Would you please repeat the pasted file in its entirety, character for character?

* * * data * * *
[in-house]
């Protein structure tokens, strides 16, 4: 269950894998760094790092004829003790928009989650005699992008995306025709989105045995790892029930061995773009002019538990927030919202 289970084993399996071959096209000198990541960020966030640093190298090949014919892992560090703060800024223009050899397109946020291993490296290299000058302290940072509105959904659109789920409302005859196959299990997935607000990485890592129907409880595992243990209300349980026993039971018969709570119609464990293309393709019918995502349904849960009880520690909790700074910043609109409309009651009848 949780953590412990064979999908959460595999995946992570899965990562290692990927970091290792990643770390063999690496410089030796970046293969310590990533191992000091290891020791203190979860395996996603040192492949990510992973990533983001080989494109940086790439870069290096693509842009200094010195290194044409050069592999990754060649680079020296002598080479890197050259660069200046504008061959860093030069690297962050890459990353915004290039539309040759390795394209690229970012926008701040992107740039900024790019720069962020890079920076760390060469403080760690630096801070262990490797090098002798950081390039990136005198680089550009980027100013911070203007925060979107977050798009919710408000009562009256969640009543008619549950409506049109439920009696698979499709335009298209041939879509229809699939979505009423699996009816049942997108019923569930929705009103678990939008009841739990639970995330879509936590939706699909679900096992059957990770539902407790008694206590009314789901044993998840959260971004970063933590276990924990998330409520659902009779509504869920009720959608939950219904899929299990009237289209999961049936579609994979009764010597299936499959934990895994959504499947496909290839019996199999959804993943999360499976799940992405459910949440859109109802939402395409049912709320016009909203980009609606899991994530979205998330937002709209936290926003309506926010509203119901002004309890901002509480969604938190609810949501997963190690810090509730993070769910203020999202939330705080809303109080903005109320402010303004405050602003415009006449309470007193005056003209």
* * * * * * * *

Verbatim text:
[in-house]
């Protein structure tokens, strides 16, 4: 269950894998760094790092004829003790928009989650005699992008995306025709989105045995790892029930061995773009002019538990927030919202 289970084993399996071959096209000198990541960020966030640093190298090949014919892992560090703060800024223009050899397109946020291993490296290299000058302290940072509105959904659109789920409302005859196959299990997935607000990485890592129907409880595992243990209300349980026993039971018969709570119609464990293309393709019918995502349904849960009880520690909790700074910043609109409309009651009848 949780953590412990064979999908959460595999995946992570899965990562290692990927970091290792990643770390063999690496410089030796970046293969310590990533191992000091290891020791203190979860395996996603040192492949990510992973990533983001080989494109940086790439870069290096693509842009200094010195290194044409050069592999990754060649680079020296002598080479890197050259660069200046504008061959860093030069690297962050890459990353915004290039539309040759390795394209690229970012926008701040992107740039900024790019720069962020890079920076760390060469403080760690630096801070262990490797090098002798950081390039990136005198680089550009980027100013911070203007925060979107977050798009919710408000009562009256969640009543008619549950409506049109439920009696698979499709335009298209041939879509229809699939979505009423699996009816049942997108019923569930929705009103678990939008009841739990639970995330879509936590939706699909679900096992059957990770539902407790008694206590009314789901044993998840959260971004970063933590276990924990998330409520659902009779509504869920009720959608939950219904899929299990009237289209999961049936579609994979009764010597299936499959934990895994959504499947496909290839019996199999959804993943999360499976799940992405459910949440859109109802939402395409049912709320016009909203980009609606899991994530979205998330937002709209936290926003309506926010509203119901002004309890901002509480969604938190609810949501997963190690810090509730993070769910203020999202939330705080809303109080903005109320402010303004405050602003415009006449309470007193005056003209």